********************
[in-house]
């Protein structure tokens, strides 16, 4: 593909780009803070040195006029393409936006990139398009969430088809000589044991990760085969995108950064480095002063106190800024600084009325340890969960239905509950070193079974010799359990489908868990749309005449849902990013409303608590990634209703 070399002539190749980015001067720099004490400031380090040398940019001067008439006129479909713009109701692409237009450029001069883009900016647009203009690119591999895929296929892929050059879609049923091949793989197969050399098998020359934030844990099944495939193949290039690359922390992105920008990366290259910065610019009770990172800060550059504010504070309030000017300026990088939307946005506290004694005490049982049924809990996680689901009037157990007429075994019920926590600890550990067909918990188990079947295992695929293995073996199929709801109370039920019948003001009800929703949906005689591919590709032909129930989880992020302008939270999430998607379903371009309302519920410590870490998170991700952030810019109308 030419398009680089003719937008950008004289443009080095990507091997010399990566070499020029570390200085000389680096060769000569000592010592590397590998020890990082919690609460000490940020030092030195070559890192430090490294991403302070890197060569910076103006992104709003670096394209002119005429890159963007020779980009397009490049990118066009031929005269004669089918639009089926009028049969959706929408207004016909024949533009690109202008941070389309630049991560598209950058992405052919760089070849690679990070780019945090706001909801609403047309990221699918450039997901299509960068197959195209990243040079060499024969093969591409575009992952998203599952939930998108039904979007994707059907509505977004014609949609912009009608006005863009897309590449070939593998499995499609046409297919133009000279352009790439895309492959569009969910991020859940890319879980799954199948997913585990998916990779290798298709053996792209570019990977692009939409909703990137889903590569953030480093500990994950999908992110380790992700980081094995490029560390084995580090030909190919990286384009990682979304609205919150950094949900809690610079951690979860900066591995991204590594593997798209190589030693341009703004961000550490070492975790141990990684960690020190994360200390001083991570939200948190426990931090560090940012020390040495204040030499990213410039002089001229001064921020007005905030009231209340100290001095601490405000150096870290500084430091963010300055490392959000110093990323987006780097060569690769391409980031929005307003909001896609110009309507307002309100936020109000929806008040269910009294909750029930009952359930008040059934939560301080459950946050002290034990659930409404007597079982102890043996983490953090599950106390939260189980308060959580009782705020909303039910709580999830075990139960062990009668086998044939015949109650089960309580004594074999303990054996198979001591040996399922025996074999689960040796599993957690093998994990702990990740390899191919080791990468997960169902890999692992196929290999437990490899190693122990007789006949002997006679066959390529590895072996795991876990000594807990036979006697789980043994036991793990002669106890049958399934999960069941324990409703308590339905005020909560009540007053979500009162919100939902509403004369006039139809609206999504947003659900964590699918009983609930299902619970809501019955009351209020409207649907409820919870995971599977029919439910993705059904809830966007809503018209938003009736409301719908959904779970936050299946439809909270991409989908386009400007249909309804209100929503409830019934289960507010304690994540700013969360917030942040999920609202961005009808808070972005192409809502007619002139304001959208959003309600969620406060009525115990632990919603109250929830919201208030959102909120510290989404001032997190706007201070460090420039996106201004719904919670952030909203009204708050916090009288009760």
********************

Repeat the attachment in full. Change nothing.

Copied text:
[in-house]
């Protein structure tokens, strides 16, 4: 593909780009803070040195006029393409936006990139398009969430088809000589044991990760085969995108950064480095002063106190800024600084009325340890969960239905509950070193079974010799359990489908868990749309005449849902990013409303608590990634209703 070399002539190749980015001067720099004490400031380090040398940019001067008439006129479909713009109701692409237009450029001069883009900016647009203009690119591999895929296929892929050059879609049923091949793989197969050399098998020359934030844990099944495939193949290039690359922390992105920008990366290259910065610019009770990172800060550059504010504070309030000017300026990088939307946005506290004694005490049982049924809990996680689901009037157990007429075994019920926590600890550990067909918990188990079947295992695929293995073996199929709801109370039920019948003001009800929703949906005689591919590709032909129930989880992020302008939270999430998607379903371009309302519920410590870490998170991700952030810019109308 030419398009680089003719937008950008004289443009080095990507091997010399990566070499020029570390200085000389680096060769000569000592010592590397590998020890990082919690609460000490940020030092030195070559890192430090490294991403302070890197060569910076103006992104709003670096394209002119005429890159963007020779980009397009490049990118066009031929005269004669089918639009089926009028049969959706929408207004016909024949533009690109202008941070389309630049991560598209950058992405052919760089070849690679990070780019945090706001909801609403047309990221699918450039997901299509960068197959195209990243040079060499024969093969591409575009992952998203599952939930998108039904979007994707059907509505977004014609949609912009009608006005863009897309590449070939593998499995499609046409297919133009000279352009790439895309492959569009969910991020859940890319879980799954199948997913585990998916990779290798298709053996792209570019990977692009939409909703990137889903590569953030480093500990994950999908992110380790992700980081094995490029560390084995580090030909190919990286384009990682979304609205919150950094949900809690610079951690979860900066591995991204590594593997798209190589030693341009703004961000550490070492975790141990990684960690020190994360200390001083991570939200948190426990931090560090940012020390040495204040030499990213410039002089001229001064921020007005905030009231209340100290001095601490405000150096870290500084430091963010300055490392959000110093990323987006780097060569690769391409980031929005307003909001896609110009309507307002309100936020109000929806008040269910009294909750029930009952359930008040059934939560301080459950946050002290034990659930409404007597079982102890043996983490953090599950106390939260189980308060959580009782705020909303039910709580999830075990139960062990009668086998044939015949109650089960309580004594074999303990054996198979001591040996399922025996074999689960040796599993957690093998994990702990990740390899191919080791990468997960169902890999692992196929290999437990490899190693122990007789006949002997006679066959390529590895072996795991876990000594807990036979006697789980043994036991793990002669106890049958399934999960069941324990409703308590339905005020909560009540007053979500009162919100939902509403004369006039139809609206999504947003659900964590699918009983609930299902619970809501019955009351209020409207649907409820919870995971599977029919439910993705059904809830966007809503018209938003009736409301719908959904779970936050299946439809909270991409989908386009400007249909309804209100929503409830019934289960507010304690994540700013969360917030942040999920609202961005009808808070972005192409809502007619002139304001959208959003309600969620406060009525115990632990919603109250929830919201208030959102909120510290989404001032997190706007201070460090420039996106201004719904919670952030909203009204708050916090009288009760």